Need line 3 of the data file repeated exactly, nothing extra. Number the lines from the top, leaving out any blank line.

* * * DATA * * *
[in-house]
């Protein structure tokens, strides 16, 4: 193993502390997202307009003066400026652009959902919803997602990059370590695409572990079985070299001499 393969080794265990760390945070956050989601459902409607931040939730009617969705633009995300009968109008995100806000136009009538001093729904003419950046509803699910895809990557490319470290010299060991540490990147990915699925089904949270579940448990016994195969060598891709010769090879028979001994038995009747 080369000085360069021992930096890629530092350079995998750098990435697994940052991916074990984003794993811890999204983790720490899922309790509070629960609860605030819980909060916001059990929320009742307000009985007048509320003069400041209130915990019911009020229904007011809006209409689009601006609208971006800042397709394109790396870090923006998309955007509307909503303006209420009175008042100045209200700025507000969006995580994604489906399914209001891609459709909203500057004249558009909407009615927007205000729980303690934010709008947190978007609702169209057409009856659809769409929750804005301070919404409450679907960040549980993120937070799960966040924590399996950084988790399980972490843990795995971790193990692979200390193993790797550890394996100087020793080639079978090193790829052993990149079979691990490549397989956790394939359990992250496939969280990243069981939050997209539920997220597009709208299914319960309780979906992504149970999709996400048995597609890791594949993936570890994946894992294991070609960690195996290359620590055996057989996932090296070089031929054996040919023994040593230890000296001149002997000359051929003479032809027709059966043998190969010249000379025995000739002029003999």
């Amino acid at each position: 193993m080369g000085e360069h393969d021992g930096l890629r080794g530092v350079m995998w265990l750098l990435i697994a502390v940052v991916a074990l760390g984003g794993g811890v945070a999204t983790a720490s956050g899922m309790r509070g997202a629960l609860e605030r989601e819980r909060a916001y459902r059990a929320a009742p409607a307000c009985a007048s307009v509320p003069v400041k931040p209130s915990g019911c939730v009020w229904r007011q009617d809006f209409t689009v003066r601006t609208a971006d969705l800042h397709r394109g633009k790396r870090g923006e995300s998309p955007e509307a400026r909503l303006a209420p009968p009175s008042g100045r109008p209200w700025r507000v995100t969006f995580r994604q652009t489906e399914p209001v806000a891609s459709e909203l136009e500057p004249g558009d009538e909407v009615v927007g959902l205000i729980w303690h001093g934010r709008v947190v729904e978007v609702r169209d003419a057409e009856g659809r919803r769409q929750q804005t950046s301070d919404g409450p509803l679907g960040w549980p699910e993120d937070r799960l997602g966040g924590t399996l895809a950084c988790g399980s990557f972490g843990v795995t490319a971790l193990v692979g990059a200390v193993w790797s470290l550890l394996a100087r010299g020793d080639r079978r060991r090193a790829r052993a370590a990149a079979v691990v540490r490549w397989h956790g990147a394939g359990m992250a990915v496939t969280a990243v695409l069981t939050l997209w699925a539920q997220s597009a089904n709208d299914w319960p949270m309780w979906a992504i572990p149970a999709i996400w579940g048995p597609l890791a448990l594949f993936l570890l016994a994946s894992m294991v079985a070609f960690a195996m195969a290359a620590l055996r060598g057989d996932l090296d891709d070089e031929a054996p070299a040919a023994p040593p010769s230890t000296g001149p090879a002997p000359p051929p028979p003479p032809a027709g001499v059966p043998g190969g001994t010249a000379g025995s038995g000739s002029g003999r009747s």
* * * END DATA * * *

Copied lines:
């Amino acid at each position: 193993m080369g000085e360069h393969d021992g930096l890629r080794g530092v350079m995998w265990l750098l990435i697994a502390v940052v991916a074990l760390g984003g794993g811890v945070a999204t983790a720490s956050g899922m309790r509070g997202a629960l609860e605030r989601e819980r909060a916001y459902r059990a929320a009742p409607a307000c009985a007048s307009v509320p003069v400041k931040p209130s915990g019911c939730v009020w229904r007011q009617d809006f209409t689009v003066r601006t609208a971006d969705l800042h397709r394109g633009k790396r870090g923006e995300s998309p955007e509307a400026r909503l303006a209420p009968p009175s008042g100045r109008p209200w700025r507000v995100t969006f995580r994604q652009t489906e399914p209001v806000a891609s459709e909203l136009e500057p004249g558009d009538e909407v009615v927007g959902l205000i729980w303690h001093g934010r709008v947190v729904e978007v609702r169209d003419a057409e009856g659809r919803r769409q929750q804005t950046s301070d919404g409450p509803l679907g960040w549980p699910e993120d937070r799960l997602g966040g924590t399996l895809a950084c988790g399980s990557f972490g843990v795995t490319a971790l193990v692979g990059a200390v193993w790797s470290l550890l394996a100087r010299g020793d080639r079978r060991r090193a790829r052993a370590a990149a079979v691990v540490r490549w397989h956790g990147a394939g359990m992250a990915v496939t969280a990243v695409l069981t939050l997209w699925a539920q997220s597009a089904n709208d299914w319960p949270m309780w979906a992504i572990p149970a999709i996400w579940g048995p597609l890791a448990l594949f993936l570890l016994a994946s894992m294991v079985a070609f960690a195996m195969a290359a620590l055996r060598g057989d996932l090296d891709d070089e031929a054996p070299a040919a023994p040593p010769s230890t000296g001149p090879a002997p000359p051929p028979p003479p032809a027709g001499v059966p043998g190969g001994t010249a000379g025995s038995g000739s002029g003999r009747s």